• Set of repeating characters than can be 0-9 or period(.) We denote these care appear repeatedly (+).
    • Word break to indicate end of the price string (\b)
    • var message = “I bought a loaf of bread for $3.99, some milk for $2.49 and” + “a box of chocolate cookies for $6.95”;
    • regex = /\$([0-9\.]+)\b/g;
    • matches = message.match(regex)console.log(matches);
    • =>  [“$3.99”, “$2.49”, “$6.95”]
  • Since we can’t add with $ signs, reduce!
    • matches.reduce(function(sum, value) {
    • return sum + Number(value.slice(1));
    • }, 0);
    • =>13.43
  • Using special characters
    • \d – any number character, equivalent to [0-9]
    • \D – any nonnumber character, equivalent to [^0-9]
    • \s – any single space character.  This includes a single space, tab, line feed or form feed.



Day 123 of 180 Days of Data Viz Learning #jfdi

I’m doing some form of data visualization learning for 180 days because I need to #JFDI.

See post explaining how and why I’m doing this.

Code Learning:

Finding Strings using RegEx

  • var str = “how much wood would a woodchuck chuck”
  • var regex = “/wood/”;
  • if (regex.test(str)) {
  •                 console.log(“We found ‘wood’ in the string!”);
  • }
  • => “We found ‘wood’ in the string!”

To see actual matches

  • var matches = str.match(regex);
  • console.log(matches)
  • => [“wood”]

Find all instances of wood

  • regex = /wood/g;
  • console.log(str.match(regex));
  • => [“wood”, “wood”, “wood”, “wood”]

Extend regular expession match expression that matches everything that starts with wood followed by – or more characters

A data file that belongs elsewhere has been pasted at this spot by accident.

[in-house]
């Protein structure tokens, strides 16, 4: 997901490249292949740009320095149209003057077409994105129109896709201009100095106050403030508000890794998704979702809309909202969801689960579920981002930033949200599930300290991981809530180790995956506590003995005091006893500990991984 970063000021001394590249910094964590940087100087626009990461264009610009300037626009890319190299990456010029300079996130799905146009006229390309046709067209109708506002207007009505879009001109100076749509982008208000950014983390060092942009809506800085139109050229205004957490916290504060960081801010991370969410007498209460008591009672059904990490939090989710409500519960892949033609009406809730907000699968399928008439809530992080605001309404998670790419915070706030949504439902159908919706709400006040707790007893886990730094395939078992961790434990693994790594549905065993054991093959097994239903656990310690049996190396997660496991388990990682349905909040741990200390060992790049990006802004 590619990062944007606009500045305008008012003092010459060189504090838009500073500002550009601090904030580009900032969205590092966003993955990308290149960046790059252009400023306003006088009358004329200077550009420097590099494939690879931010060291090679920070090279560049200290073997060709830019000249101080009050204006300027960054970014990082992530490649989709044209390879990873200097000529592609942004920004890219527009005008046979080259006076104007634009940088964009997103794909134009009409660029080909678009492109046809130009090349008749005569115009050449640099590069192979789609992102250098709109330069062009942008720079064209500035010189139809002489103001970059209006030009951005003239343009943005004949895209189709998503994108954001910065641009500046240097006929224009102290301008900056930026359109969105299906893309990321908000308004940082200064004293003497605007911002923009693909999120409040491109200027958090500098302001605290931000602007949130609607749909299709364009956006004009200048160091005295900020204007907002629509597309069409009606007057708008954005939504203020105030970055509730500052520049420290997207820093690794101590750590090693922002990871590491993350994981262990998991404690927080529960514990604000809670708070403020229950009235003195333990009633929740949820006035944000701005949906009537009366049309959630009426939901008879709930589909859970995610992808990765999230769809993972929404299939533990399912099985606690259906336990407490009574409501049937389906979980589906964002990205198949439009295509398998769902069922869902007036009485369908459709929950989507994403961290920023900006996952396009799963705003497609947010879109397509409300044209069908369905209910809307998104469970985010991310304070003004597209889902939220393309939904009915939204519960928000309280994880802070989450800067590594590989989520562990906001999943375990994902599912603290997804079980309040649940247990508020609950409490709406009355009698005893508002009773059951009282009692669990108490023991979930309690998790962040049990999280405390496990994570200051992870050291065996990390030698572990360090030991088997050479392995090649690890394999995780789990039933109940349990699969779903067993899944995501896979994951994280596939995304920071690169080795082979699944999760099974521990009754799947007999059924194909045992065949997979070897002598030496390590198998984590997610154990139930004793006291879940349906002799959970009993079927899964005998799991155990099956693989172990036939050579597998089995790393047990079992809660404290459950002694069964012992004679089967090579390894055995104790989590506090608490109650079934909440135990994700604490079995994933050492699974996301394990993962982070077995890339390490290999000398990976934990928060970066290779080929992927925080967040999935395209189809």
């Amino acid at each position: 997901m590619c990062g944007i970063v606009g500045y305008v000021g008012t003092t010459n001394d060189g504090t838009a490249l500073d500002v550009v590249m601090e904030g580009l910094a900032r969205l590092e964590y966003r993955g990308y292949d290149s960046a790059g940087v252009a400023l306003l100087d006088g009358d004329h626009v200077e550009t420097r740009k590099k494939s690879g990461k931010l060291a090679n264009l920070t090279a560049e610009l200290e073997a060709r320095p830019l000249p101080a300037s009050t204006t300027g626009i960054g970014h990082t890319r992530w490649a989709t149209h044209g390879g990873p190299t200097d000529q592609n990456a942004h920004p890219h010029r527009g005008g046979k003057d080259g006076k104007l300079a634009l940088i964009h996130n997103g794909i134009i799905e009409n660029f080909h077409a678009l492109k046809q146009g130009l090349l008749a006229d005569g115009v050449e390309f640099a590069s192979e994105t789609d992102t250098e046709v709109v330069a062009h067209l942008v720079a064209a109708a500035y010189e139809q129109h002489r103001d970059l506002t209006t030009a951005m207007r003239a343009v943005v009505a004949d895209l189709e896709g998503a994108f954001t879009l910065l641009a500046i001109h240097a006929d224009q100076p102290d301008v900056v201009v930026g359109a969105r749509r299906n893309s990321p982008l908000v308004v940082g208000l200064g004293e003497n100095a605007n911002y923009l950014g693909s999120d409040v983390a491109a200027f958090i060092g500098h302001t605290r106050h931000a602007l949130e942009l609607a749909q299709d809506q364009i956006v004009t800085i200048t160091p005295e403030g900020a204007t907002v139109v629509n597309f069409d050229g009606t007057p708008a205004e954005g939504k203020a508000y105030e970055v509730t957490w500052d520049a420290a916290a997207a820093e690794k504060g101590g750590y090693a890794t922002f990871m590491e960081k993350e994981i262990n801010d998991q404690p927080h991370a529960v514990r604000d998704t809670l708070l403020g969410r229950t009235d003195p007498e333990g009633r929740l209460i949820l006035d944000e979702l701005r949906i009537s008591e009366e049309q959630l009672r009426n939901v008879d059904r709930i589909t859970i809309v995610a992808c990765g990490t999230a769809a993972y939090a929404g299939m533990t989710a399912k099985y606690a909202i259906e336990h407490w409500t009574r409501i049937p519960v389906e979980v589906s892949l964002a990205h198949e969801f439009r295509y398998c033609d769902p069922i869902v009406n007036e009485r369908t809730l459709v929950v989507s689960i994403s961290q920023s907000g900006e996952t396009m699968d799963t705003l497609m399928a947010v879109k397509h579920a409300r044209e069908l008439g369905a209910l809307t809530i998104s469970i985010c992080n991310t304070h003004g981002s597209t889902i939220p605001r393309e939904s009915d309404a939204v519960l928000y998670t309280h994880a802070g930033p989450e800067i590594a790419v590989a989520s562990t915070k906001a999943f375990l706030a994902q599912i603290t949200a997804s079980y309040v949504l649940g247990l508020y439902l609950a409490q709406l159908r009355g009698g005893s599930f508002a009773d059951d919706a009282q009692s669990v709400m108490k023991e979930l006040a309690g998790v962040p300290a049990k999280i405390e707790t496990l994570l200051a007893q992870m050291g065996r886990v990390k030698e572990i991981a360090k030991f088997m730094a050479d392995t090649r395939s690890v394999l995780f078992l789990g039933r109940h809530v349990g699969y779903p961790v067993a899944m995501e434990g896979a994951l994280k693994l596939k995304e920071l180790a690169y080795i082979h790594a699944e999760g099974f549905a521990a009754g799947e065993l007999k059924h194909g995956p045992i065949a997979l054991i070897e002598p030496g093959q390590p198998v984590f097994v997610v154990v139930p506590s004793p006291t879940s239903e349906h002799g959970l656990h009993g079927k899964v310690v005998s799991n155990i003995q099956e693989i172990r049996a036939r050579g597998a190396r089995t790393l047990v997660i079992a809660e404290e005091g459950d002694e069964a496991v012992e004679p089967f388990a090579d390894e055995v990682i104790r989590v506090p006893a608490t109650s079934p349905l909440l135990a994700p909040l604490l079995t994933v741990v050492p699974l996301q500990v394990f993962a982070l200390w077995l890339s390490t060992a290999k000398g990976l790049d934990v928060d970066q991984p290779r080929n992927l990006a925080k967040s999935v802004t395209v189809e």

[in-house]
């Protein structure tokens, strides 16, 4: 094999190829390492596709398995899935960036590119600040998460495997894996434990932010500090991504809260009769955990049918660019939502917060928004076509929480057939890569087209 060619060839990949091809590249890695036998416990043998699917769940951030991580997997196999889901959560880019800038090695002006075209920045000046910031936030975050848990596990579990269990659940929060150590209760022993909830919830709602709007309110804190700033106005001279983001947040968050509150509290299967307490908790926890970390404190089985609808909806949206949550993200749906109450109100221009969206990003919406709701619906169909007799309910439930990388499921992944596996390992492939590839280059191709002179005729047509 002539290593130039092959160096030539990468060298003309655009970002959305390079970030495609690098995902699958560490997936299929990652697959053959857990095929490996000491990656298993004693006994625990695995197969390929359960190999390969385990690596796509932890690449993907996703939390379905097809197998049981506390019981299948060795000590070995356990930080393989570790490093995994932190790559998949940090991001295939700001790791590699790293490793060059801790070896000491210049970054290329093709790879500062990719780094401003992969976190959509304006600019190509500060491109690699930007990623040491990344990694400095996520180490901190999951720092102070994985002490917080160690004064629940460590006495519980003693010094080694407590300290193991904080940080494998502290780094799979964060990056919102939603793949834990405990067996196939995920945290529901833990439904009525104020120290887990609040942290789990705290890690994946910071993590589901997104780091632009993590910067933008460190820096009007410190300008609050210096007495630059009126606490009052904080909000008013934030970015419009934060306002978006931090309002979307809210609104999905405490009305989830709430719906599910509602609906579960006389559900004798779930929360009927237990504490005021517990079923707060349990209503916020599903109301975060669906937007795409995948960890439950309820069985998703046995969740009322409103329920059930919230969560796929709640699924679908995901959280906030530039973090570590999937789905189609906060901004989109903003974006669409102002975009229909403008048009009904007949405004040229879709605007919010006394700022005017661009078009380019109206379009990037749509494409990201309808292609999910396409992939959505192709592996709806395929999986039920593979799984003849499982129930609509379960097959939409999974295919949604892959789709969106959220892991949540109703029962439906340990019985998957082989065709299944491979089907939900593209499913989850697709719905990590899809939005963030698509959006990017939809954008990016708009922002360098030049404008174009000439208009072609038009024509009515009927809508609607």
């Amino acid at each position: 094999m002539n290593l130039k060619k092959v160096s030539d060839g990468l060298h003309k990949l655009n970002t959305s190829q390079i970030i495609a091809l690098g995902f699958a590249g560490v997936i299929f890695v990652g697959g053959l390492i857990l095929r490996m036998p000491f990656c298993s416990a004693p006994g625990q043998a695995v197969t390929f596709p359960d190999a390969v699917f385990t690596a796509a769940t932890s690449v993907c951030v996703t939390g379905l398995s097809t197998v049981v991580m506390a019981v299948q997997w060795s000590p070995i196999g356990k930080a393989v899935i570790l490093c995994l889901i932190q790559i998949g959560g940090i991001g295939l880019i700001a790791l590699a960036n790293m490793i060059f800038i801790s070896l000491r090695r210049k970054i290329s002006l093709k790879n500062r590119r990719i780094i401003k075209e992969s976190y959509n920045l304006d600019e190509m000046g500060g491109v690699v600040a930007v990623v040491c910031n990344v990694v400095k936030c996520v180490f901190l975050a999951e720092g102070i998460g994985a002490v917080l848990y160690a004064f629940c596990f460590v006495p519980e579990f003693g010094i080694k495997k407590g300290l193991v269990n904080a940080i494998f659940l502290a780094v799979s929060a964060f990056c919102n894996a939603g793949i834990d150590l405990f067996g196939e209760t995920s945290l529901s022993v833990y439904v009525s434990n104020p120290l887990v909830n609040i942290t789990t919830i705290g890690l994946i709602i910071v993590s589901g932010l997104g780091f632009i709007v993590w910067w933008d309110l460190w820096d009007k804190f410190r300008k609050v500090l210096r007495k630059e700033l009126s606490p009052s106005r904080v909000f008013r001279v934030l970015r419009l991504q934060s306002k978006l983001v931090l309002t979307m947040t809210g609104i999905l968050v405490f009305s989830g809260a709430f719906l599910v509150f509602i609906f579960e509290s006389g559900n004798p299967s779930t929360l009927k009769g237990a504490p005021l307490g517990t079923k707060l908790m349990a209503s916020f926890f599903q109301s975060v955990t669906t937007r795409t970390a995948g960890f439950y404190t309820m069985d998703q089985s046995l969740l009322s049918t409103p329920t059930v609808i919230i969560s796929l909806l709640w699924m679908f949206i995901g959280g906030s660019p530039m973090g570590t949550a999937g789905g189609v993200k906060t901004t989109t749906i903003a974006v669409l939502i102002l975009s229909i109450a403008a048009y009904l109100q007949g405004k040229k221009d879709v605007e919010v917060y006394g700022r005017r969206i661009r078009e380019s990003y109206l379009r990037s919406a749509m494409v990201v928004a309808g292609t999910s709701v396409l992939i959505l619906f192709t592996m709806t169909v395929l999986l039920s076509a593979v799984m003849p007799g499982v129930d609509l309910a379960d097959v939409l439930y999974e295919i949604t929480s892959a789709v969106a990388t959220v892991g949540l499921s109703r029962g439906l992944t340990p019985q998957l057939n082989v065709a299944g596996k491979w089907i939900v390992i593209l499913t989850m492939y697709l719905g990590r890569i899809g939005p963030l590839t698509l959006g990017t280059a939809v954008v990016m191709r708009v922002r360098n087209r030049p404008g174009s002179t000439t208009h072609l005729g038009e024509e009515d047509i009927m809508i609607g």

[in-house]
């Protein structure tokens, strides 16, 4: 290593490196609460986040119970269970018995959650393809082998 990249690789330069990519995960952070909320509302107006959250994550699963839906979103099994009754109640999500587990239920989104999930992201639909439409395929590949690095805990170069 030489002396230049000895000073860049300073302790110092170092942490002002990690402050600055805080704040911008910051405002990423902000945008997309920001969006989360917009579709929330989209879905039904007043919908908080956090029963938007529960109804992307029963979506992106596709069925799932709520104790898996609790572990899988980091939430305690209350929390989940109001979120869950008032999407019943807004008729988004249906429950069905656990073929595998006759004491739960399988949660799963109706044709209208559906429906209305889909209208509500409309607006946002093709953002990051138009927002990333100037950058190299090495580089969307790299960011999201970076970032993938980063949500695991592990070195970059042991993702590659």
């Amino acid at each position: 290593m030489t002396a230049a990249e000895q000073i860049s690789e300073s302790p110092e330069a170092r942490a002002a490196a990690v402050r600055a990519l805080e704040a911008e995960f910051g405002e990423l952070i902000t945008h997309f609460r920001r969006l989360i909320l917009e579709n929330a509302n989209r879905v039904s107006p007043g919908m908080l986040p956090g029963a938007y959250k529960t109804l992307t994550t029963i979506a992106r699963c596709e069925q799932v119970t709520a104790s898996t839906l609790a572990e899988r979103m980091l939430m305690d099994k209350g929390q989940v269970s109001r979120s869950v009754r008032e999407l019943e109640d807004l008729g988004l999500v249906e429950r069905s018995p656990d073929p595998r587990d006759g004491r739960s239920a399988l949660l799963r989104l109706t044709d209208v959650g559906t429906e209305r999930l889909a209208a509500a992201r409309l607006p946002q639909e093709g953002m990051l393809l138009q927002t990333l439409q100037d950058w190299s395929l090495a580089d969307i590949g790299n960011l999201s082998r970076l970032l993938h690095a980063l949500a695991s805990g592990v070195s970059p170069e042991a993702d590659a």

• regex = /wood.*?\b/g;
  • console.log(str.match(regex));
  • => [“wood”]


Day 116 of 180 Days of Data Viz Learning #jfdi

I’m doing some form of data visualization learning for 180 days because I need to #JFDI.

See post explaining how and why I’m doing this.

Code Learning:

Udacity Data Visualization and D3.js – Continuing lecture on Dimple.js

Three Takeaways

  • Use debugger; to stop page loading at that line of code when using the Chrome developer console
  • A cool feature of chrome debugger is the console.log(data) – the table function that outputs with a tabular format like a spreadsheet.  Caution on use with large data sets
  • “use strict” lets the browser know you want to enforce a restricted subset of JS in the function.  It also forces the browser to throw explicit erros when Javascript might silently fail

Reading and Learning Data Visualization Theoretically/Critically:

The Functional Art: An Introduction to Information Graphics and Visualization by Alberto Cairo

xv-11 Intro and Why Visualize: From Information to Wisdom

Three Takeaways

  • “The life of a visual communicator should be one of systematic and exciting intellectual chaos” p 5
  • “The first and main goal of any graphic and visualization is to be a tool for your eyes and brain to perceive what lies beyond their natural reach” p 10
  • “In information graphics, what you show can be as important as what you can hide” eg greyed out lines in time series in the background while important values are called out in colors p 11